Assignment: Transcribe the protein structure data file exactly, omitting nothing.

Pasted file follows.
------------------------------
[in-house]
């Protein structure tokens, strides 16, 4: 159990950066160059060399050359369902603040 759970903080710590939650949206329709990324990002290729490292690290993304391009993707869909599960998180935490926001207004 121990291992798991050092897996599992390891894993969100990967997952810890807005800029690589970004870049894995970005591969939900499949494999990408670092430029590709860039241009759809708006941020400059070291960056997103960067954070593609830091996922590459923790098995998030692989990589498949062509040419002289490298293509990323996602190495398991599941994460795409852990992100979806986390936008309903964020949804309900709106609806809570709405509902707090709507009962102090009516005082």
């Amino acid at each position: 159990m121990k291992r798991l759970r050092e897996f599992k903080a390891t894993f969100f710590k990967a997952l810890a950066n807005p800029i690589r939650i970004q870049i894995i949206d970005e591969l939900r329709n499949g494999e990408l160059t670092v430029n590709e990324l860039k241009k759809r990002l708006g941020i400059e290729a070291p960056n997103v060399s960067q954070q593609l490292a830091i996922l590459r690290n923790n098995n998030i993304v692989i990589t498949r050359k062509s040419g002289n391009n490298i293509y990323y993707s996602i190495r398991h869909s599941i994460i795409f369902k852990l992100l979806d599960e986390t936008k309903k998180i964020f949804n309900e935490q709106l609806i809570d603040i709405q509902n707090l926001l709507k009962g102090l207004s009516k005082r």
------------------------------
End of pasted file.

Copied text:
[in-house]
């Protein structure tokens, strides 16, 4: 159990950066160059060399050359369902603040 759970903080710590939650949206329709990324990002290729490292690290993304391009993707869909599960998180935490926001207004 121990291992798991050092897996599992390891894993969100990967997952810890807005800029690589970004870049894995970005591969939900499949494999990408670092430029590709860039241009759809708006941020400059070291960056997103960067954070593609830091996922590459923790098995998030692989990589498949062509040419002289490298293509990323996602190495398991599941994460795409852990992100979806986390936008309903964020949804309900709106609806809570709405509902707090709507009962102090009516005082």
């Amino acid at each position: 159990m121990k291992r798991l759970r050092e897996f599992k903080a390891t894993f969100f710590k990967a997952l810890a950066n807005p800029i690589r939650i970004q870049i894995i949206d970005e591969l939900r329709n499949g494999e990408l160059t670092v430029n590709e990324l860039k241009k759809r990002l708006g941020i400059e290729a070291p960056n997103v060399s960067q954070q593609l490292a830091i996922l590459r690290n923790n098995n998030i993304v692989i990589t498949r050359k062509s040419g002289n391009n490298i293509y990323y993707s996602i190495r398991h869909s599941i994460i795409f369902k852990l992100l979806d599960e986390t936008k309903k998180i964020f949804n309900e935490q709106l609806i809570d603040i709405q509902n707090l926001l709507k009962g102090l207004s009516k005082r």